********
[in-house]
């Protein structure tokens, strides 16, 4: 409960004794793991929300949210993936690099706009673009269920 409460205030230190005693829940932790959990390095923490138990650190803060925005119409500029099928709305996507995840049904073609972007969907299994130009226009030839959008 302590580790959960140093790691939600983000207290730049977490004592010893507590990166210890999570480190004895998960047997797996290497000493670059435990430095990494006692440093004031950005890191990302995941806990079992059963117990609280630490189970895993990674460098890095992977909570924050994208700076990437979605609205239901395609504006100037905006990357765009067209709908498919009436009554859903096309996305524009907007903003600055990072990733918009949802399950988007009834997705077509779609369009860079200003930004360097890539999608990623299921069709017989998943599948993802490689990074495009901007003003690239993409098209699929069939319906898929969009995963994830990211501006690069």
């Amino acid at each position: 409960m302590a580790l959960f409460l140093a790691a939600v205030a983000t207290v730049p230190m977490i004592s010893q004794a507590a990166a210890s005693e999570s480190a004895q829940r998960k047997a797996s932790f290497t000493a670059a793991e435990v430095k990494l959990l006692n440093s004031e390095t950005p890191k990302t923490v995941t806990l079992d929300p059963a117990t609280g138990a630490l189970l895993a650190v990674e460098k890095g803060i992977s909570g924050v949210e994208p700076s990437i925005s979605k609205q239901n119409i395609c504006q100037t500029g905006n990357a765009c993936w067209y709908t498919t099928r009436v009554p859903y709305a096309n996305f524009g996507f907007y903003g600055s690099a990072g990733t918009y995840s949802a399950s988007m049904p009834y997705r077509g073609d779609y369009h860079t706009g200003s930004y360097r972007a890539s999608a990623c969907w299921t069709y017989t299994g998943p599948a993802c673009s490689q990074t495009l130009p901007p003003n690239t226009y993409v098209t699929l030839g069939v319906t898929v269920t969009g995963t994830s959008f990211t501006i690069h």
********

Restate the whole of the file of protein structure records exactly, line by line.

[in-house]
């Protein structure tokens, strides 16, 4: 409960004794793991929300949210993936690099706009673009269920 409460205030230190005693829940932790959990390095923490138990650190803060925005119409500029099928709305996507995840049904073609972007969907299994130009226009030839959008 302590580790959960140093790691939600983000207290730049977490004592010893507590990166210890999570480190004895998960047997797996290497000493670059435990430095990494006692440093004031950005890191990302995941806990079992059963117990609280630490189970895993990674460098890095992977909570924050994208700076990437979605609205239901395609504006100037905006990357765009067209709908498919009436009554859903096309996305524009907007903003600055990072990733918009949802399950988007009834997705077509779609369009860079200003930004360097890539999608990623299921069709017989998943599948993802490689990074495009901007003003690239993409098209699929069939319906898929969009995963994830990211501006690069």
């Amino acid at each position: 409960m302590a580790l959960f409460l140093a790691a939600v205030a983000t207290v730049p230190m977490i004592s010893q004794a507590a990166a210890s005693e999570s480190a004895q829940r998960k047997a797996s932790f290497t000493a670059a793991e435990v430095k990494l959990l006692n440093s004031e390095t950005p890191k990302t923490v995941t806990l079992d929300p059963a117990t609280g138990a630490l189970l895993a650190v990674e460098k890095g803060i992977s909570g924050v949210e994208p700076s990437i925005s979605k609205q239901n119409i395609c504006q100037t500029g905006n990357a765009c993936w067209y709908t498919t099928r009436v009554p859903y709305a096309n996305f524009g996507f907007y903003g600055s690099a990072g990733t918009y995840s949802a399950s988007m049904p009834y997705r077509g073609d779609y369009h860079t706009g200003s930004y360097r972007a890539s999608a990623c969907w299921t069709y017989t299994g998943p599948a993802c673009s490689q990074t495009l130009p901007p003003n690239t226009y993409v098209t699929l030839g069939v319906t898929v269920t969009g995963t994830s959008f990211t501006i690069h």